Charges have been dropped against five out of seven soldiers on trial for abusing Iraqi civilians.
Col Jorge Mendonca was cleared of all charges, along with three of his men.
A fifth soldier who had admitted mistreating Iraqi detainees in Basra was cleared of further charges.
The court martial at Bulford Camp in Wiltshire is dealing with claims soldiers abused detainees in September 2003, resulting in an Iraqi's death.
Col Mendonca, 43, former commander of the Queen's Lancashire Regiment and the highest-ranking British serviceman in recent history to face court martial, had faced charges of negligently performing a duty.
Col Mendonca, who won a DSO (distinguished service order) in the Gulf, said he remained convinced his soldiers did "enormous good" in Basra in 2003.
"Every one of my soldiers and officers worked extremely hard under indescribably difficult conditions to make Basra a better place, and I just hope that fact is not forgotten in the aftermath of this trial," he said.
CHARGES IN FULL
Col Jorge Mendonca - cleared of negligently performing a duty
Sgt Kelvin Stacey - cleared of common assault
L/Cpl Wayne Crowcroft - cleared of inhumane treatment
Pte Darren Fallon - cleared of inhumane treatment
Cpl Donald Payne - admitted inhumane treatment, cleared of manslaughter and perverting the course of justice
Warrant Officer Mark Davies - charged with negligently performing a duty
Maj Michael Peebles - charged with negligently performing a duty
The trial has been dealing with claims that some of the colonel's men abused a group of Iraqis arrested at a Basra hotel where the army had found weapons and suspected bomb-making equipment.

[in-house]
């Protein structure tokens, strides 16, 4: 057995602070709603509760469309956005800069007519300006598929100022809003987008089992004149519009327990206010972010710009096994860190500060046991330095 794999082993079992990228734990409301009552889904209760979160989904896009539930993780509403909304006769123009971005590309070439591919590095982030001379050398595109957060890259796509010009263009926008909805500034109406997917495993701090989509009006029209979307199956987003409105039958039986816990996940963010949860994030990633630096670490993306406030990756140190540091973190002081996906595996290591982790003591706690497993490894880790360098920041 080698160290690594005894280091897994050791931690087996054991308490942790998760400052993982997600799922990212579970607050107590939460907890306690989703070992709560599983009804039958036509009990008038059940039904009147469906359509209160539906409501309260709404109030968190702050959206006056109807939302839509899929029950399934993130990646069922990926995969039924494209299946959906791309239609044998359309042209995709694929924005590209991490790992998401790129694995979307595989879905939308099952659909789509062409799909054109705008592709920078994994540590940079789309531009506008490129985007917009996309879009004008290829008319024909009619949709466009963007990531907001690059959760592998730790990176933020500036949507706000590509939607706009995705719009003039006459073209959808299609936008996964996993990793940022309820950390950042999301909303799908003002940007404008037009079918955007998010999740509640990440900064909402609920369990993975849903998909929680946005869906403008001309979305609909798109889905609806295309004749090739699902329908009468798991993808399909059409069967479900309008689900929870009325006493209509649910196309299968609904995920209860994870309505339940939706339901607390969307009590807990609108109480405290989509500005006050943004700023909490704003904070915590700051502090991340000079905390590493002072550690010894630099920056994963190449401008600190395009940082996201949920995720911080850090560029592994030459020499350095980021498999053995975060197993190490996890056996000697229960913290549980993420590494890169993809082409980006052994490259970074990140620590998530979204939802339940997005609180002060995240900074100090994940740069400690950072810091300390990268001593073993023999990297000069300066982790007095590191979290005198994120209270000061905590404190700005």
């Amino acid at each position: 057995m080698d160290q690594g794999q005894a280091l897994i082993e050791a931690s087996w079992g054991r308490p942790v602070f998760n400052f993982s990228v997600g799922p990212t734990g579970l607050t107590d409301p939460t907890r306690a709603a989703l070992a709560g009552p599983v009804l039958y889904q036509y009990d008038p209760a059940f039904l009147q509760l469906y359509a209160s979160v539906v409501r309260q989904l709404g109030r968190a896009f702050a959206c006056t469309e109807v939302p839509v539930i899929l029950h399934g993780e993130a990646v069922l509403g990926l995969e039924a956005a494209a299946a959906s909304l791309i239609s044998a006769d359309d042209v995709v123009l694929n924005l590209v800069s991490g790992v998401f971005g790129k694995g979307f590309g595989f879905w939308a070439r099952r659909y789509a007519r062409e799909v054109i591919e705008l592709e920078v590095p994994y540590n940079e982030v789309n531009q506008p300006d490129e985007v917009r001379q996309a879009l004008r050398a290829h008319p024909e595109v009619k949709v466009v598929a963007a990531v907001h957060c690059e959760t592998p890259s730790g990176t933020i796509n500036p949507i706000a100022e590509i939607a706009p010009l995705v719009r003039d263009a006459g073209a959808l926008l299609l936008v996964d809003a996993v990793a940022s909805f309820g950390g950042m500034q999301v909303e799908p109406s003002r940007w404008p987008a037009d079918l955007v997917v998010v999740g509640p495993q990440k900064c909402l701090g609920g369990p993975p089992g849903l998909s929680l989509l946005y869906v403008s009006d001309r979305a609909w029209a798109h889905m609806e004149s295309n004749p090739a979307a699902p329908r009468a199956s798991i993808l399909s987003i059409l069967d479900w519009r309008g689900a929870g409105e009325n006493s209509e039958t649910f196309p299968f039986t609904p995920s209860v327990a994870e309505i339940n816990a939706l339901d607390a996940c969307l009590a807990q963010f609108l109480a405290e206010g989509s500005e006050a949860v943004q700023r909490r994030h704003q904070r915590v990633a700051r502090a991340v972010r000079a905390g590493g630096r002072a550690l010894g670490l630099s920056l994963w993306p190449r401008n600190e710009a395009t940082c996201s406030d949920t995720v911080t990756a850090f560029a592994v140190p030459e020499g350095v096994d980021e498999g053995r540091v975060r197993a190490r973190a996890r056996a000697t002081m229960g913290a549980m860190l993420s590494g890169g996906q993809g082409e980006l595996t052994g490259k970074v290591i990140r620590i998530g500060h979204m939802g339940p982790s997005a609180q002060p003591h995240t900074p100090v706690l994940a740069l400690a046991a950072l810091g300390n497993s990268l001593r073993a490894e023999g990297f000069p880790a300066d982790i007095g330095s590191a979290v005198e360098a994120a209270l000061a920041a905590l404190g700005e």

The prosecution said that while undergoing so-called conditioning for interrogation, the group were forced to stand in the stress position - with arms outstretched and knees bent - and were beaten if they failed.
Baha Mousa, 26, was among the group of detainees and later died. It was found he had 93 separate injuries to his body.
But Mr Justice Stuart McKinnon ordered Col Mendonca and the others to be cleared because of a lack of evidence.
Shadow defence secretary Liam Fox said the trial had been of "enormous expense to the taxpayer" and questioned whether the charges should have been brought in the first place.
Conservative MP Ben Wallace, trained by Colonel Mendonca when he was an instructor at Sandhurst, said the trial was a "political-driven initiative" to "satisfy public doubts in the Iraq conflict".
But a spokesman for the Attorney General's office said there was "no question" of the prosecution having been influenced by political pressure.
BBC correspondent Paul Wood said: "The use of the stress position was allowed back in 2003.
"The question for the coalition then, and for this court today - what is a legal and proper method of interrogating prisoners."
Sergeant Kelvin Stacey, 30, of the QLR, was cleared of assault occasioning actual bodily harm and common assault.
L/Cpl Wayne Crowcroft, 22, and Private Darren Fallon, 23, both of the QLR, now merged with the Duke of Lancaster's Regiment, were both cleared of treating Iraqis inhumanely.
Hotel receptionist Baha Mousa died in custody in 2003
Cpl Donald Payne, 35, of the QLR, has already pleaded guilty to inhumanely treating civilian Iraqi detainees, and faces sentencing.
But he was cleared of manslaughter and of perverting the course of justice.
Maj Michael Peebles, 35, and Warrant Officer Mark Davies, 37, both of the Intelligence Corps, remain on trial.
They both deny charges of negligently performing their duty.
The trial was adjourned until Monday.